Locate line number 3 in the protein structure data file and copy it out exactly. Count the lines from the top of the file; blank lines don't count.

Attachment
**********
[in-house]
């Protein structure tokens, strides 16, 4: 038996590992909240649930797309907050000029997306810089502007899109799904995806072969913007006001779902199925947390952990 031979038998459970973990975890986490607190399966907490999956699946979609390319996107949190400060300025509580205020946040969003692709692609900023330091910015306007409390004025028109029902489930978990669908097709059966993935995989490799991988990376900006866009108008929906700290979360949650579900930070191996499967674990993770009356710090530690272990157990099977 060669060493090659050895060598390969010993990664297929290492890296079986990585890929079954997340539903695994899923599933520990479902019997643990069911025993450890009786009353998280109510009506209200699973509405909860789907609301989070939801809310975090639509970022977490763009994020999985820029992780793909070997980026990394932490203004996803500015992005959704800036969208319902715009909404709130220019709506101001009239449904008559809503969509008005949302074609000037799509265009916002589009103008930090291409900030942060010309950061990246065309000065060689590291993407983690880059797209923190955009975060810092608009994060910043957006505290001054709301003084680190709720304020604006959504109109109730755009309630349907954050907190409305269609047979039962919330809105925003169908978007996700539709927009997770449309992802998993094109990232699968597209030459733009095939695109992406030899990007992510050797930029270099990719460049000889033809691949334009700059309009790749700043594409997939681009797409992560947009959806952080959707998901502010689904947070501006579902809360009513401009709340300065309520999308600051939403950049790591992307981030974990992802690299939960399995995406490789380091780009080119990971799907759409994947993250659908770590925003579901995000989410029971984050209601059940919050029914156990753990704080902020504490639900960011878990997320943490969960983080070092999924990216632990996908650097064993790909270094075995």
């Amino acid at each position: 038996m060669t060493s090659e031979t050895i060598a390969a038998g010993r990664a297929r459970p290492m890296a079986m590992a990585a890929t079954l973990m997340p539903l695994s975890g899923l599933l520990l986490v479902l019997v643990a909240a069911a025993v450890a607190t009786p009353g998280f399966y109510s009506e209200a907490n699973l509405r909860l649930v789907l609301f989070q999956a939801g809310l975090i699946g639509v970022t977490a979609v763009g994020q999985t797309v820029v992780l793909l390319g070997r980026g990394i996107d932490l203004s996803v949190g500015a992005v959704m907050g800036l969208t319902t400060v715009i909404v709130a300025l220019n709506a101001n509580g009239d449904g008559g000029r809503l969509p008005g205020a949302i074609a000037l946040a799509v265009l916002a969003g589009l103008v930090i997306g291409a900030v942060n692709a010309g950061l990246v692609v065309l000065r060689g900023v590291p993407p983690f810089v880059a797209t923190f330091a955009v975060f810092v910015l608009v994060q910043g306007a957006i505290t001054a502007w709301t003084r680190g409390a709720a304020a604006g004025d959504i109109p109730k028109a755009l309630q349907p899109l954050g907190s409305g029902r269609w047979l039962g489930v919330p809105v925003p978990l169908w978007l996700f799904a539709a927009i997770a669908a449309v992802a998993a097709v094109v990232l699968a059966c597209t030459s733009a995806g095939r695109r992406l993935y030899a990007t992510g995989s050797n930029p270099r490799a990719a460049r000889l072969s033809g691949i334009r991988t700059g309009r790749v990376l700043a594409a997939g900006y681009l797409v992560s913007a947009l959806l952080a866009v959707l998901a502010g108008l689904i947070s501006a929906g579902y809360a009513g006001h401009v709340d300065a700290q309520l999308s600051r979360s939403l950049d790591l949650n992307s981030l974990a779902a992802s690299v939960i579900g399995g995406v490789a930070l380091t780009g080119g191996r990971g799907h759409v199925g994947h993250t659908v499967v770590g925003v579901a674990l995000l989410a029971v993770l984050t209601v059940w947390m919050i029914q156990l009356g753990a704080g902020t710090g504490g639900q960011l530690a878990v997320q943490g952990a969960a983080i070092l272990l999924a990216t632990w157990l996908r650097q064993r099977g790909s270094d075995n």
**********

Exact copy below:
């Amino acid at each position: 038996m060669t060493s090659e031979t050895i060598a390969a038998g010993r990664a297929r459970p290492m890296a079986m590992a990585a890929t079954l973990m997340p539903l695994s975890g899923l599933l520990l986490v479902l019997v643990a909240a069911a025993v450890a607190t009786p009353g998280f399966y109510s009506e209200a907490n699973l509405r909860l649930v789907l609301f989070q999956a939801g809310l975090i699946g639509v970022t977490a979609v763009g994020q999985t797309v820029v992780l793909l390319g070997r980026g990394i996107d932490l203004s996803v949190g500015a992005v959704m907050g800036l969208t319902t400060v715009i909404v709130a300025l220019n709506a101001n509580g009239d449904g008559g000029r809503l969509p008005g205020a949302i074609a000037l946040a799509v265009l916002a969003g589009l103008v930090i997306g291409a900030v942060n692709a010309g950061l990246v692609v065309l000065r060689g900023v590291p993407p983690f810089v880059a797209t923190f330091a955009v975060f810092v910015l608009v994060q910043g306007a957006i505290t001054a502007w709301t003084r680190g409390a709720a304020a604006g004025d959504i109109p109730k028109a755009l309630q349907p899109l954050g907190s409305g029902r269609w047979l039962g489930v919330p809105v925003p978990l169908w978007l996700f799904a539709a927009i997770a669908a449309v992802a998993a097709v094109v990232l699968a059966c597209t030459s733009a995806g095939r695109r992406l993935y030899a990007t992510g995989s050797n930029p270099r490799a990719a460049r000889l072969s033809g691949i334009r991988t700059g309009r790749v990376l700043a594409a997939g900006y681009l797409v992560s913007a947009l959806l952080a866009v959707l998901a502010g108008l689904i947070s501006a929906g579902y809360a009513g006001h401009v709340d300065a700290q309520l999308s600051r979360s939403l950049d790591l949650n992307s981030l974990a779902a992802s690299v939960i579900g399995g995406v490789a930070l380091t780009g080119g191996r990971g799907h759409v199925g994947h993250t659908v499967v770590g925003v579901a674990l995000l989410a029971v993770l984050t209601v059940w947390m919050i029914q156990l009356g753990a704080g902020t710090g504490g639900q960011l530690a878990v997320q943490g952990a969960a983080i070092l272990l999924a990216t632990w157990l996908r650097q064993r099977g790909s270094d075995n």